Things changed in the early 2000s. The emergence of multiforum mergers and acquisitions (M&A) litigation sparked interest in shaping shareholder litigation through terms in corporate organizational documents. shareholder suits challenging corporate deals were increasingly filed outside the state of incorporation, often in multiple states at once. (6) A prominent solution to this perceived problem--advocated by judges, lawyers, and scholars--was to add an exclusive forum selection clause to the corporate charter or bylaws that would limit the jurisdictions in which litigation could be brought. (7)

    In 2013, the Delaware Chancery Court explicitly approved these exclusive forum clauses, finding such a bylaw to be facially valid in Boilermakers v. Chevron (8) Corporations have since increasingly adopted these clauses in corporate charters and bylaws. (9) Their use and acceptance also laid the groundwork for another type of dispute resolution provision: fee-shifting. In May 2014, the Delaware Supreme Court held an aggressively drafted fee-shifting bylaw facially valid in ATP Tour v. Deutscher Tennis. (10) This decision led to lobbying, legislation, and debate on the wisdom of allowing corporations to curtail shareholder suits. (11)

    Ultimately, legislation was passed in Delaware in 2015 to limit the spread of fee-shifting provisions. (12) The statutory response prohibits Delaware stock corporations from adding fee-shifting provisions to their charter or bylaws. At the same time, the legislation sanctions use of exclusive forum clauses, allowing Delaware corporations to include such terms, so long as they do not exclude Delaware courts as a permissible forum. (13)

    These developments suggest no impending end to the debate over respecting companies' private ordering solutions on the one hand, while protecting less sophisticated investors via mandatory rules on the other. Yet, because separate statutes govern separate classes of business organizations, the current debate over protecting the business law litigation process has a gaping hole. Judicial and statutory responses--aimed specifically at corporations--do not spill over to their non-corporate partnership and LLC counterparts. Delaware's exclusive forum and fee-shifting legislation reaches only stock corporations, leaving partnerships and LLCs unaffected by these limitations, despite the similar importance of the dispute resolution process for investors in these entities.

    The gap in the debate is unfortunate. Non-corporate entities not only account for a significant portion of business entities and national commerce, (14) but they also provide a missing connection between the use of dispute resolution provisions in commercial contracts and in the organizational documents of business entities. LLC statutes similar to Delaware's reflect a fundamental commitment to private ordering and freedom of contract. (15) Ignoring how dispute resolution terms are employed in this permissive environment misses a valuable perspective from the frontier of organizational law.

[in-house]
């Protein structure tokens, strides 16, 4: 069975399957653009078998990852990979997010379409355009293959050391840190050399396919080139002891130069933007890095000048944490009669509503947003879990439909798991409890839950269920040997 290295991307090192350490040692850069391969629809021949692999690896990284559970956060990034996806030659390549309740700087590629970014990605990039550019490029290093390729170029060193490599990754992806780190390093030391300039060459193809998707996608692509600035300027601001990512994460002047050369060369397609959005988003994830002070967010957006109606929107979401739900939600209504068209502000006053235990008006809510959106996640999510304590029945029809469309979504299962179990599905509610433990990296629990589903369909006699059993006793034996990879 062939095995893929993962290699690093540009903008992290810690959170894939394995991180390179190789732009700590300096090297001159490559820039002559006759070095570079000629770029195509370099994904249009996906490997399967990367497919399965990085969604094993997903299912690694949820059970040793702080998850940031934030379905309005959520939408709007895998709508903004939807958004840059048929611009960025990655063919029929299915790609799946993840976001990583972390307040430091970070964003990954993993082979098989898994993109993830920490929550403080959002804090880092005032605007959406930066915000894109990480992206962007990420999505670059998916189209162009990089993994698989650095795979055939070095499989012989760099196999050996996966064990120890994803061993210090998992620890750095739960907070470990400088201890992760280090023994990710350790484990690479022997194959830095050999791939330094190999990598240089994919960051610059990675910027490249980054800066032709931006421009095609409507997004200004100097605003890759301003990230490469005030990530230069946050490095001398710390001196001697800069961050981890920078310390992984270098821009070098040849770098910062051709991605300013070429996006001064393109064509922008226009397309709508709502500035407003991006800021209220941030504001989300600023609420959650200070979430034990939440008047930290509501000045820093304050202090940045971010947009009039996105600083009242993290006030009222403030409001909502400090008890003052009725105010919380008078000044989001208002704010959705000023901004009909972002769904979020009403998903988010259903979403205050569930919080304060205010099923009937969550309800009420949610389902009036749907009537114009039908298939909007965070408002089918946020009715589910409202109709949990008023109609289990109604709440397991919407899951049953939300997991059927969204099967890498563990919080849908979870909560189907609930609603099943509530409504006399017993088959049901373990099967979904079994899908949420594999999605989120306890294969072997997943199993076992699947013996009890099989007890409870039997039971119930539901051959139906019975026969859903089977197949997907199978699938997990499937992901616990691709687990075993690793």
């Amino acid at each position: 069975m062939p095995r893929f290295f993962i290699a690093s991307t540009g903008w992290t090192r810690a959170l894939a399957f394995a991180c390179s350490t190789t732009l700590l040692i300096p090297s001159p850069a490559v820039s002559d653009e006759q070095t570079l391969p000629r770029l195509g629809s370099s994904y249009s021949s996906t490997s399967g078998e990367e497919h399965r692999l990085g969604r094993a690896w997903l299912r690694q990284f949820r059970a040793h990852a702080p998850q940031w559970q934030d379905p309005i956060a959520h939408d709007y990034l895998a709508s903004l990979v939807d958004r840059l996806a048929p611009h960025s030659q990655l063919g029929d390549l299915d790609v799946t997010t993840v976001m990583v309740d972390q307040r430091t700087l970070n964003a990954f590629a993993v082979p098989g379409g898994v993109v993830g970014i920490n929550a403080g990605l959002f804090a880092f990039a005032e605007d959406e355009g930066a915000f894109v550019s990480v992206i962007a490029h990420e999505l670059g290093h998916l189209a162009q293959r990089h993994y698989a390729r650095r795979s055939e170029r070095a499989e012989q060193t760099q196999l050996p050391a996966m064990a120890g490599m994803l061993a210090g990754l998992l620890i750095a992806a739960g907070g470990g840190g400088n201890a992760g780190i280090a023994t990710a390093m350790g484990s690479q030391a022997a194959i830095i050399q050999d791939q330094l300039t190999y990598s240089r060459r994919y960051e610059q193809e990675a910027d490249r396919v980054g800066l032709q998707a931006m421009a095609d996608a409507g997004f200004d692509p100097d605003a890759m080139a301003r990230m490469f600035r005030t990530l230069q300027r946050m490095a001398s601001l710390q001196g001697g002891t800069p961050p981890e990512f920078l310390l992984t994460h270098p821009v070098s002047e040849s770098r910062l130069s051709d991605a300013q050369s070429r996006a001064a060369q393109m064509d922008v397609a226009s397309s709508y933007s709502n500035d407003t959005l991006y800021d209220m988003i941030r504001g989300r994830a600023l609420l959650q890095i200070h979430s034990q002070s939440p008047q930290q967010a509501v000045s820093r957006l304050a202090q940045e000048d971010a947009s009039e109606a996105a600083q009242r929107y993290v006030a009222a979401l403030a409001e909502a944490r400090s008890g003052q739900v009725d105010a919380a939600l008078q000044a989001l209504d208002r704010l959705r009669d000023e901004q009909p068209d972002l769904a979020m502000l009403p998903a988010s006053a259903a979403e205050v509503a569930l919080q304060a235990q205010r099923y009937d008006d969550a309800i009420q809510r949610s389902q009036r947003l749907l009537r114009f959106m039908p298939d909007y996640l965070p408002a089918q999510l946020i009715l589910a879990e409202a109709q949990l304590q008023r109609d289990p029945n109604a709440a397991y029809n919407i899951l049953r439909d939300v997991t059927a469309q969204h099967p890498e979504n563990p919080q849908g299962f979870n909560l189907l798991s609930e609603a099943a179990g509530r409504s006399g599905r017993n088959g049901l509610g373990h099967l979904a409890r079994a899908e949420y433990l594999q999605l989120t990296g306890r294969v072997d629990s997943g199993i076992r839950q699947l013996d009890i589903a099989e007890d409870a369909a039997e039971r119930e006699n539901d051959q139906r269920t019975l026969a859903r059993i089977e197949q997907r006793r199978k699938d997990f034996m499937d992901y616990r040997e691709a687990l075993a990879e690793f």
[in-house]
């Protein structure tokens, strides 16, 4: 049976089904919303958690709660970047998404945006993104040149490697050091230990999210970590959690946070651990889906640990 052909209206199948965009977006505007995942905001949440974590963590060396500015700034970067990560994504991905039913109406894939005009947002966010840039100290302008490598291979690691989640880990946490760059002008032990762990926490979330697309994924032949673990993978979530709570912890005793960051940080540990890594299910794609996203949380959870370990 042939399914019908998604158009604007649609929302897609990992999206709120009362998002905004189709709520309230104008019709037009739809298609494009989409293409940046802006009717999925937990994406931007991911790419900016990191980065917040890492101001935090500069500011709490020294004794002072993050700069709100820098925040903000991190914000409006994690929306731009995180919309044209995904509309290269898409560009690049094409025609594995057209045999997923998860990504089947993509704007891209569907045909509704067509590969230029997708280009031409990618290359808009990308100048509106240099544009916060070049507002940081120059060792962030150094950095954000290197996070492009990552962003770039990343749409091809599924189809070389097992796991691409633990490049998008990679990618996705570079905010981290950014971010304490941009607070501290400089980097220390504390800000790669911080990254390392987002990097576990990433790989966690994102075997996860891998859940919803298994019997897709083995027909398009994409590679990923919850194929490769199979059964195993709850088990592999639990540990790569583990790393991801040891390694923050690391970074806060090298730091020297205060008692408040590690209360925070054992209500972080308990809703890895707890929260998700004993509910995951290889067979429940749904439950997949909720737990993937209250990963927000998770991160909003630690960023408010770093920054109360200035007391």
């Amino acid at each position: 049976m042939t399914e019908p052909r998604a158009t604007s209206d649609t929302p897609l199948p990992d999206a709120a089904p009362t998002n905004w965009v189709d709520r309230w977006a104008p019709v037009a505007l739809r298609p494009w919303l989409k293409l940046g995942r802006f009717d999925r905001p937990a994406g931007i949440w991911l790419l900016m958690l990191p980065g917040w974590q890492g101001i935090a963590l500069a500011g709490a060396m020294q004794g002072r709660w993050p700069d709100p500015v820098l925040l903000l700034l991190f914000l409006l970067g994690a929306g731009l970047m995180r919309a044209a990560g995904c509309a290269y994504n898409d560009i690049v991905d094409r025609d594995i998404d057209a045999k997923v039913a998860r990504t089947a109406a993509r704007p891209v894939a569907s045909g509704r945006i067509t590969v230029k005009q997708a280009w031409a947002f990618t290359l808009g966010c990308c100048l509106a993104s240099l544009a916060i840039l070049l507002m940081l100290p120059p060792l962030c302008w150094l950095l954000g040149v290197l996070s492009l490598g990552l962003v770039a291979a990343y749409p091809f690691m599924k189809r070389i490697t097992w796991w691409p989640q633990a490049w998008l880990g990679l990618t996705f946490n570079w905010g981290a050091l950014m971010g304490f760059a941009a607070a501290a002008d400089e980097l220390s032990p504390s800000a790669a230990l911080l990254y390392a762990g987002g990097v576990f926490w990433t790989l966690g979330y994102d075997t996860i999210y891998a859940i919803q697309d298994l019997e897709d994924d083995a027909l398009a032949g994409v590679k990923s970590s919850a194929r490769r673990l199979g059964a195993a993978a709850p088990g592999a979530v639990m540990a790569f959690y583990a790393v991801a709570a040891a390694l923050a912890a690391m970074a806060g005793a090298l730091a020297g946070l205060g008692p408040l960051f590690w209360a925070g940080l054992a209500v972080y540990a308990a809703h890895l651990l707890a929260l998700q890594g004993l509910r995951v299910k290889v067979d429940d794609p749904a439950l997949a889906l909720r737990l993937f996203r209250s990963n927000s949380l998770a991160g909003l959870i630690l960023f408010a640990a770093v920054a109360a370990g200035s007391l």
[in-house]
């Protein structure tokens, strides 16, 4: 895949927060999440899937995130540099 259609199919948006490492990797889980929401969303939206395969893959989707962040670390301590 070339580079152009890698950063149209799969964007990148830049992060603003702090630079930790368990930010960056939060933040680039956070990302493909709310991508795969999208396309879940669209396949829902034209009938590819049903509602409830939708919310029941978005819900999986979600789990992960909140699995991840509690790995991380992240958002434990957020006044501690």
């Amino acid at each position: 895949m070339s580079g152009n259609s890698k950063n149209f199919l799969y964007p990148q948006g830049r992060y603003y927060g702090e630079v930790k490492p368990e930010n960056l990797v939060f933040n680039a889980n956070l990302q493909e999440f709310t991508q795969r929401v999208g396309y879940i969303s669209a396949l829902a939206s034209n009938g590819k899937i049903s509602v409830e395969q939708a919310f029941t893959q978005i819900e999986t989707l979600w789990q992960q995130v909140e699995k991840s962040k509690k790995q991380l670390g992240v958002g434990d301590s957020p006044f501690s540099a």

Moreover, an often overlooked aspect of the arguments in the corporate context is their reliance on developments within the non-corporate space. According to the Delaware Chancery Court, the exclusive forum corporate bylaws at issue in Boilermakers v. Chevron could not "fairly be argued to regulate a novel subject matter: the plaintiffs ignore that, in the analogous contexts of LLC agreements and stockholder agreements, the [Delaware] Supreme Court and this court have held that forum selection clauses are valid." (16) A richer understanding of non-corporate entities bolsters these arguments.

    However, despite isolated cases in which LLCs and similar non-corporate organizations have altered dispute resolution provisions, no systematic inquiry has been undertaken into how LLC governing documents structure the dispute process. (17) We remedy this oversight. We provide an empirical study of intrafirm dispute resolution provisions adopted by LLCs, revisiting this category of private ordering in light of changes in corporate law and practices. Using an original data set developed by one of the authors, (18) this Article charts the use of provisions in privately owned LLC operating agreements-the LLC functional analogue of corporate charters and bylaws--to set the rules for resolving disputes among the LLC's constituents.


    Unlike publicly traded corporations, privately held LLCs are generally not required to make their operating agreements available for public inspection. one could address this issue by studying only publicly traded LLCs, whose governing documents are made public pursuant to regulatory requirements, (19) but the number of such entities is a mere handful, (20) and analyzing such an unrepresentative sample risks providing few generalizable lessons. We therefore choose to examine...